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SpaceX Starship completely stacked is the “dream come true”

SpaceX stacks the Starship 20 prototype on top of the Super Heavy Booster 4 missile on August 6, 2011.

@elonmusk on Twitter

Elon Musk’s SpaceX first piled up a Starship rocket prototype on top of a Super Heavy rocket booster for the first time Friday morning, giving an eye to the scale of the nearly 400-foot combined vehicle.

Musk, when asked by CNBC what he thought he was witnessing at the stage of the company’s structure in Boca Chica, Texas, responded simply.

“The dream has come true,” Musk replied in a tweet.

SpaceX is developing Starship to launch cargo and people on missions to the moon and Mars. The Starship prototypes are about 160 feet tall, or around the size of a 16-story building, and are constructed of stainless steel – representing the first version of the rocket that Musk unveiled in 2019.

The rocket rises to the top of a Super Heavy booster, which forms the lower half of the rocket and rises about 230 meters. Together, Starship and Super Heavy are 400 feet tall when they are stacked for launch.

SpaceX launches Super Booster 4 in preparation for the company’s first Starship orbital launch.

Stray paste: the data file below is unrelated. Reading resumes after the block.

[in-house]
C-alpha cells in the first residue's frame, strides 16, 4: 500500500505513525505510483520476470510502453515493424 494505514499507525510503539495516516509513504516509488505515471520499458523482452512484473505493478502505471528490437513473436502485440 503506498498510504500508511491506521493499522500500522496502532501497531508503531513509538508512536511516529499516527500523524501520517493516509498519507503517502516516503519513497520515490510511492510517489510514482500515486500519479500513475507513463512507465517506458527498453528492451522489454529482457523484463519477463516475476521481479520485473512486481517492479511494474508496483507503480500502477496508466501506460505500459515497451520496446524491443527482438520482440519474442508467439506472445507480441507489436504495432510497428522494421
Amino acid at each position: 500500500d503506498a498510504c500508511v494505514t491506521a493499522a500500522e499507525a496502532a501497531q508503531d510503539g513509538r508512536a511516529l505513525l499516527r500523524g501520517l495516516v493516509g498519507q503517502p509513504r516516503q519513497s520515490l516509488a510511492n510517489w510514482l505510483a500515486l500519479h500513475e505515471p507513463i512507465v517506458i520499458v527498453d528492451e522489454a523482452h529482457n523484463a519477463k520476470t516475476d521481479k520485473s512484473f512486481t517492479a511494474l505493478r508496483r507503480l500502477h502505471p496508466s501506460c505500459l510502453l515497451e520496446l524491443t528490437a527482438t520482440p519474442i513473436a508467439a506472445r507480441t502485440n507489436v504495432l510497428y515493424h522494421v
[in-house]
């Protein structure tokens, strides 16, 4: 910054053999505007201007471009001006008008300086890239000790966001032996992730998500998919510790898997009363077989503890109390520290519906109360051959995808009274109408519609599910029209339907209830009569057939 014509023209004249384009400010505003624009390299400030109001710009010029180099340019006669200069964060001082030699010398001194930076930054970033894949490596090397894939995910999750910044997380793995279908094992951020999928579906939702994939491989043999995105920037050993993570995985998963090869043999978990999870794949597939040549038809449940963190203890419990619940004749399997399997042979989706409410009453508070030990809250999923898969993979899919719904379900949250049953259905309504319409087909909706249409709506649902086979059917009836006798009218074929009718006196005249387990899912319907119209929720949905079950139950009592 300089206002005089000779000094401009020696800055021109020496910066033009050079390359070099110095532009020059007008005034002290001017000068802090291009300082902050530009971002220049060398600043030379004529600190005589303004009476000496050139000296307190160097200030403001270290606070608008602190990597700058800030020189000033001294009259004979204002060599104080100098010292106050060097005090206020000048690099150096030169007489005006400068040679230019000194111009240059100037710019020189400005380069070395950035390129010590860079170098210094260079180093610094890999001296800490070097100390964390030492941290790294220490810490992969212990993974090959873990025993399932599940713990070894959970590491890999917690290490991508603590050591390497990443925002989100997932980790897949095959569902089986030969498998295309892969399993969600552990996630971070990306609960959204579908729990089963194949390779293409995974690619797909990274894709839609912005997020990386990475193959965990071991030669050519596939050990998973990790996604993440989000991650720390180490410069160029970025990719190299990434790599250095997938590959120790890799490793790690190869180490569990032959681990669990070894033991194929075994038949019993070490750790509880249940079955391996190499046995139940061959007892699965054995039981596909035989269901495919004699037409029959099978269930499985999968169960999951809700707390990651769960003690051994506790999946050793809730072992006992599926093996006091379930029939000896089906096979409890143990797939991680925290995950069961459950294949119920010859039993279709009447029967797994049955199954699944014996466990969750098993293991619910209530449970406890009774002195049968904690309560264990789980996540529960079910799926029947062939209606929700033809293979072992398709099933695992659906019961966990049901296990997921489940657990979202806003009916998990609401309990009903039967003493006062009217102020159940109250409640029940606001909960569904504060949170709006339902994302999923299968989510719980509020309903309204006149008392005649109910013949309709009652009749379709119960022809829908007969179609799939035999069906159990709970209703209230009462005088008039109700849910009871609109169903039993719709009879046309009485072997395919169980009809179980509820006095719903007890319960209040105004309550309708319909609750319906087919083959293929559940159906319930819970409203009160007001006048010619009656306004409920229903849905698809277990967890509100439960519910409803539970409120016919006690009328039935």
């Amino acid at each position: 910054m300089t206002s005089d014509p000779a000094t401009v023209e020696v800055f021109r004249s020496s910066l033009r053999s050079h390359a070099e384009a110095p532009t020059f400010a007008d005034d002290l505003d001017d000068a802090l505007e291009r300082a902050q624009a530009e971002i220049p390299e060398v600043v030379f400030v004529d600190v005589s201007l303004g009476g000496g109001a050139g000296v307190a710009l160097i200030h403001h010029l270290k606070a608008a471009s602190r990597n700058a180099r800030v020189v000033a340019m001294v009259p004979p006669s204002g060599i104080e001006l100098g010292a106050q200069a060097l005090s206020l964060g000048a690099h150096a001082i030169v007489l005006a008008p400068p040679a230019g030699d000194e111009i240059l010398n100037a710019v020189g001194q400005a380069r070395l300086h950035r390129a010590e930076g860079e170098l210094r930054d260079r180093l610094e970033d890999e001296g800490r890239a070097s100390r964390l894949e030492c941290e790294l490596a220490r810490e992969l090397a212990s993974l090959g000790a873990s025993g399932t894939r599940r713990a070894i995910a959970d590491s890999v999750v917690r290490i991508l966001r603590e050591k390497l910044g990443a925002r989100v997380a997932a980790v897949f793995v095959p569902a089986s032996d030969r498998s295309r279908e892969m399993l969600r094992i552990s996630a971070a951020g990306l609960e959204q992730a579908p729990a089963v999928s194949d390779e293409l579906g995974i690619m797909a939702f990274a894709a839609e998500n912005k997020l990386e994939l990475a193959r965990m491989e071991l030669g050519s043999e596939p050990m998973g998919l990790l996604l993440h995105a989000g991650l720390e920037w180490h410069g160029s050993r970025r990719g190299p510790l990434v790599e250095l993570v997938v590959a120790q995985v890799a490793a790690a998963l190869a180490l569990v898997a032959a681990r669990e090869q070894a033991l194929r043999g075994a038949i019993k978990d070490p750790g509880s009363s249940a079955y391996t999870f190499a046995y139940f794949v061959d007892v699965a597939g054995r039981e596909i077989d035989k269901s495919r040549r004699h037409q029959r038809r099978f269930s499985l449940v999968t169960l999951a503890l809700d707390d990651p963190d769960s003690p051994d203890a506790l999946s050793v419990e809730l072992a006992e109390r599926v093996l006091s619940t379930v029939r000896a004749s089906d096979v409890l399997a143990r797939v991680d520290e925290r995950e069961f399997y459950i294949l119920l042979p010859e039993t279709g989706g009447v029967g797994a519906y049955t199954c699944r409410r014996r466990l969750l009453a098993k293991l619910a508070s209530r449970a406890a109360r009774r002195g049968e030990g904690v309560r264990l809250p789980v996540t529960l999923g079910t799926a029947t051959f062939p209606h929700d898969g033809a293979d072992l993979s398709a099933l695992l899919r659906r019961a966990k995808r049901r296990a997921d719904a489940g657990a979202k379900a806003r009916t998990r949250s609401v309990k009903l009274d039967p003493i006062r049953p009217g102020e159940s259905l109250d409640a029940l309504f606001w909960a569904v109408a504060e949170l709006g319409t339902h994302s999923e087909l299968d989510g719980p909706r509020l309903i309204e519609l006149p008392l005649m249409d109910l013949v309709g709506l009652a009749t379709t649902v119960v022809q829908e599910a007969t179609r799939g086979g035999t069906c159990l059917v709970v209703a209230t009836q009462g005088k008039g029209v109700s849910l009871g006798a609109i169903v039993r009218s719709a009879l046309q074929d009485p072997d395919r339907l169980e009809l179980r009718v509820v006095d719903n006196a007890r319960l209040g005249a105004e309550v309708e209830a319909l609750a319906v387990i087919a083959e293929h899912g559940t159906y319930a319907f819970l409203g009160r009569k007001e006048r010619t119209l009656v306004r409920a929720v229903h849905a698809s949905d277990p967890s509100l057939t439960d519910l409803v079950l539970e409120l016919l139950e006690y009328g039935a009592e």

Elon Musk

SpaceX has conducted several brief tests of Starship prototypes over the past year, but getting into orbit represents the next step in the spacecraft test. The company unveiled in May its plan for the first orbital flight, which will be launched from the company’s structure in Texas and aims to fly off the coast of Hawaii.

The work to be done

A SpaceX crane lifted the Starship 20 prototype on top of the Super Heavy Booster 4 missile during stacking operations on August 6, 2021.

@elonmusk on Twitter

Musk explained four “significant elements” that SpaceX plans to accomplish over the next two weeks in preparation for Starship 20 for launch.

He said SpaceX needs to add “final thermal shield plates” to the ship, add “thermal protection” to the Raptor race engines in Booster 4, complete work on “terrestrial propellant storage tanks.” and added a quick disconnect arm on top of the newly built launch tower. The quick disconnect arm connects the power and fuel lines to the shaft before launch.

While the SpaceX fleet of Falcon 9 and Falcon Heavy races are partially reusable, Musk’s goal is to make Starship completely reusable – a rocket that is more like a commercial airplane, with short response times between flights such as the only major cost is fuel.

SpaceX stacks the Starship 20 prototype on top of the Super Heavy Booster 4 missile on August 6, 2021.

@elonmusk on Twitter

An important part of making Starship completely reusable is to improve its durability in order to survive the intense process of re-entry of the Earth’s atmosphere. Small hexagonal heat shield tiles are SpaceX’s answer to this problem, with the first-shining Starship 20 rack now covered in thousands of tiles.

Musk noted that work on the tiles is about “98% done” for Starship 20, that “the remaining tiles are unique shapes that need machining.”

NASA is making a case

A SpaceX crane is preparing to lift the Starship 20 prototype on top of the Super Heavy Booster 4 missile during the stacking operations on August 6, 2021.

@elonmusk on Twitter


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